Radar Sensor Theft

My Radar Sensor was stolen. I understand it took about 3 minutes to do this. I park on the street & a garage is a non starter. I understand these sensors are being stolen left & right. I went to the local car mechanic who could not put the protector on it they usually use bec he said in this car the sensor is too close to the A/C unit & there was a danger that when welding in the protector, a spark could hit the radiator.

Any ideas of how the sensor can be protected from thieves? Honda Insight Touring 2019

You might be able to use an Apple Air Tag. Never used one myself, but from what I understand it’s inexpensive, you attach it to whatever you don’t want lost, it communicates with any nearby cell phones, and since the cell phones know where they are, so they send the air tag location info to an internet server. If you know Air Tag ID number, you know where the Air Tag is located.

I think the anti-theft strategy is to hide it on the object.

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I assume the sensor is rather small and an air tag would be pretty obvious. Maybe just leave it off or change the mounting location and be happy they didn’t take the converter.

Now these air tags can and are used to track people, so if you don’t want someone to know where you are like an ex, best check for them while checking for ticks.

It’s a good idea. The airtags must be within blutooth wideband range, about 100 meters in normal conditions, from a blutooth wideband capable and Internet connected Apple device such as an iPhone. Airtags have been designed so that they advertise their presence to anyone, so the thief can discover it easily if she checks for it.

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I’m pretty sure that the radar sensor is “tuned” for its factory-installed location, and would not function properly if its mounting location was altered.

Was this a sensor for an aftermarket radar detector? Otherwise the mechanic’s comments don’t make sense.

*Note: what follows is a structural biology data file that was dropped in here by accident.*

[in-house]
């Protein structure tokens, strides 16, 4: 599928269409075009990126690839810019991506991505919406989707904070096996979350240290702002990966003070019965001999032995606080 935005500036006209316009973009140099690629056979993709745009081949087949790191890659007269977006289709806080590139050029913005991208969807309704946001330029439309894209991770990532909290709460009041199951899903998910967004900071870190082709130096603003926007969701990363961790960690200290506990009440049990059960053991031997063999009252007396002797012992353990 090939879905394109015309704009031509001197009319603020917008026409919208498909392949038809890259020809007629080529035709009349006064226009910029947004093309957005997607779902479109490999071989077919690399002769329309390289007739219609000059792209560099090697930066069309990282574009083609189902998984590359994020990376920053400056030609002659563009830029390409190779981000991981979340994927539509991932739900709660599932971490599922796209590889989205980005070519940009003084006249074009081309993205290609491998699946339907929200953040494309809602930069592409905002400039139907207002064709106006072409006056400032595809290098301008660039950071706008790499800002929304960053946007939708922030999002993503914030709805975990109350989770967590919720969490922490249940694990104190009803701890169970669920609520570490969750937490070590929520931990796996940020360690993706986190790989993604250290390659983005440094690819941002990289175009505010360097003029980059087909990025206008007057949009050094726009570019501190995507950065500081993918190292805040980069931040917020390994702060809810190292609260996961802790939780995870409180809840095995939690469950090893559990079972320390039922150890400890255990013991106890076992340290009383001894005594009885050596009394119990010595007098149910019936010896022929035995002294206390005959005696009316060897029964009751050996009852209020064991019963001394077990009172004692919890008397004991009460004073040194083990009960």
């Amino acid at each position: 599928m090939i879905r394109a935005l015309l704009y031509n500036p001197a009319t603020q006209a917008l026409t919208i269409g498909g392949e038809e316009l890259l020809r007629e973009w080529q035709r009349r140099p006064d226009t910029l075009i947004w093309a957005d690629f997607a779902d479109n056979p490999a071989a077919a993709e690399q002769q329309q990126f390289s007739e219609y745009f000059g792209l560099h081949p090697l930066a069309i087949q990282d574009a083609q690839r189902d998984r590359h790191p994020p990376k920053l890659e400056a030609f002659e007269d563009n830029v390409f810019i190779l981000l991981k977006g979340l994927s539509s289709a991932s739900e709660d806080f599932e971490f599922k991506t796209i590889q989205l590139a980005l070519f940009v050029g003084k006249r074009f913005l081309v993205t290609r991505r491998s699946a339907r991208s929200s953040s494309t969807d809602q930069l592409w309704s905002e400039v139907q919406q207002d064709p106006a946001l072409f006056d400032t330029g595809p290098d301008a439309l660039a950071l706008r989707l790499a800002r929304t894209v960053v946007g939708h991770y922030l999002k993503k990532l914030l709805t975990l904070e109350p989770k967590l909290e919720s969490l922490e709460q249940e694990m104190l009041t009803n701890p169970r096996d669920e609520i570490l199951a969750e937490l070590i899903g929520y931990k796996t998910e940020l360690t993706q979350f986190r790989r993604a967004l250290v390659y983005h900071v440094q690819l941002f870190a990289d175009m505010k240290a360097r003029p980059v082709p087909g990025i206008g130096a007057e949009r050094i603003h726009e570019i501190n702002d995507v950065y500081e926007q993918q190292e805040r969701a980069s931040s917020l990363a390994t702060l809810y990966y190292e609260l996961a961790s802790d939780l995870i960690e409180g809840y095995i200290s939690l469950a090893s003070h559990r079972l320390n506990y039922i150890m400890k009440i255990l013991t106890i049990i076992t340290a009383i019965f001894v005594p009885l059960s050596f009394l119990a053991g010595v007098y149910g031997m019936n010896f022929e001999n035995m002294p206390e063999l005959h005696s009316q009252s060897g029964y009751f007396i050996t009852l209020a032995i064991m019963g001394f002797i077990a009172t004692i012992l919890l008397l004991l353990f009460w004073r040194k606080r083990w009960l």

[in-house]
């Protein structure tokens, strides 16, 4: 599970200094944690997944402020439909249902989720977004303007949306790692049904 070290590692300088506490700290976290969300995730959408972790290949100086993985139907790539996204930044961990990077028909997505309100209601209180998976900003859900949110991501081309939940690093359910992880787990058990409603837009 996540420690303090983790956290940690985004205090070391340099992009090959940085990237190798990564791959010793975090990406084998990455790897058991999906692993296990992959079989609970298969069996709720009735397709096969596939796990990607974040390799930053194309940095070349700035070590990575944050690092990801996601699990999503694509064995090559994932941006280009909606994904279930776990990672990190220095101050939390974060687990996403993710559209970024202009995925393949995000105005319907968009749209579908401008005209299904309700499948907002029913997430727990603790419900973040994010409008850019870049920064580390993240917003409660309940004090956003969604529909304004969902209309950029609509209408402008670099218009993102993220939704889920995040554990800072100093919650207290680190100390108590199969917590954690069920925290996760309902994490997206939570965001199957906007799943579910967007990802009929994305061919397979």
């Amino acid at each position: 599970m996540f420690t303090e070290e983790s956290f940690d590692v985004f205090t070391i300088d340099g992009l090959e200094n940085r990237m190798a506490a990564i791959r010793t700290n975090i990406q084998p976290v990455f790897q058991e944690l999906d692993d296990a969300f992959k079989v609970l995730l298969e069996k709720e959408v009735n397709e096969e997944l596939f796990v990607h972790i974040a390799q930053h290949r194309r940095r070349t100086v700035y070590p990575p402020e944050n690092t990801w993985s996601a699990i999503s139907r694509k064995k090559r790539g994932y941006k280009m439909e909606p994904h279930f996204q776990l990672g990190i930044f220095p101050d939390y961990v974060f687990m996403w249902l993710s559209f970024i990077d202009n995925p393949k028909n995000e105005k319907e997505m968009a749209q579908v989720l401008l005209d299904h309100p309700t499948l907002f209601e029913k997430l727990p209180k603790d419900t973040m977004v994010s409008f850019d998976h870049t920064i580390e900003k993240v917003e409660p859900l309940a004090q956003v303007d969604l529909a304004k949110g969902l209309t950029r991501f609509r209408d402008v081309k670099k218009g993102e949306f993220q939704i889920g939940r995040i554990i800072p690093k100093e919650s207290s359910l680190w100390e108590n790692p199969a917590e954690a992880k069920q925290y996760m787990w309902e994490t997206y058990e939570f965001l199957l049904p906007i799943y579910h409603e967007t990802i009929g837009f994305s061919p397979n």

I think this sensor was for the active cruise control that maintains a set distance from vehicles ahead of you.

All tracking devices can be used that way. I think LoJack could be used to track your movement too. A lot of people aren’t bothered by it. My daughter has Alexa and Alphabet listens in occasionally for QA purposes. I don’t want one, but there are thousands that do despite the unwanted monitoring aspects.

That is also my interpretation, but we need clarification from the OP.
Additionally, those sensors can be used to activate Automatic Emergency Braking in vehicles that are so-equipped, and I really doubt if either of those systems would function properly–if at all–if someone decided on an alternate location for the sensor.

I now think it is, too. It must be accessible without having to open the hood. I wonder if tamper-resistant fasteners would help?

Maybe you could tape a catalytic converter to your grill so the thieves won’t steal the radar unit!

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Just to continue this strange question, why would anyone steal this? Then after replacement, why would someone come back and steal another one? Something unknown about these that makes them valuable? Then how could you weld something like that to the mounting? Then I don’t believe 134a is flammable so the whole comment is moot.

Finally if all of this makes sense, it should be possible to alter the method of fastening it, which is what I’m suggesting. I kinda think though the mechanic was either dumb or blowing the issue off as nonsense.


Right now stealing a catalytic converter in Virginia is a misdemeanor, punishable with a fine. The legislature just passed a law and it is awaiting the governor’s signature to make it a Class 6 felony, which is punishable by up to five years in prison.


My son was at a Walmart on a weekday, in the late afternoon, when he came out and saw two guys crawling under his Ram Promaster work van. Luckily, he’s not stupid, he knew they could be armed and there were two that he saw so he started yelling getting lots of attention and they quickly rolled out the far side and hopped into a waiting car on the far side of his van, it was driven by a third person and it took off. He could only offer a description of the car, but no plate number.

After this, he took his van to a welding shop and had a steel cover welded in place. Steel plates on the sides but several layers of chain link fencing across the base to allow the heat to escape.

He knows this is not foolproof, but these types of thieves are opportunist and probably do not want to waste a lot time trying to get past the chain link and the steel plates make getting a reciprocating saw in there very difficult…

I applaud this type of legislature…

It would be tempting to sneak over, jump in, and drive away!

when he came out and saw two guys crawling under his Ram Promaster work van. Luckily, he’s not stupid, he knew they could be armed and there were two that he saw so he started yelling getting lots of attention

That would have been a good time to have a remote start. :grinning:


If I remember the case correctly, an armed victim in St. Paul shot a guy trying to steal his cat. The victim was in trouble for excessive force when it was not self defense. So a thousand dollar cat may cost you $20,000 in legal fees. Still might be worth it.

Interesting that my iPad changed the spelling of defense to the European spelling defence.

Or one of those cars that back out of a space for you! :rage:

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Six of one, half dozen of the other.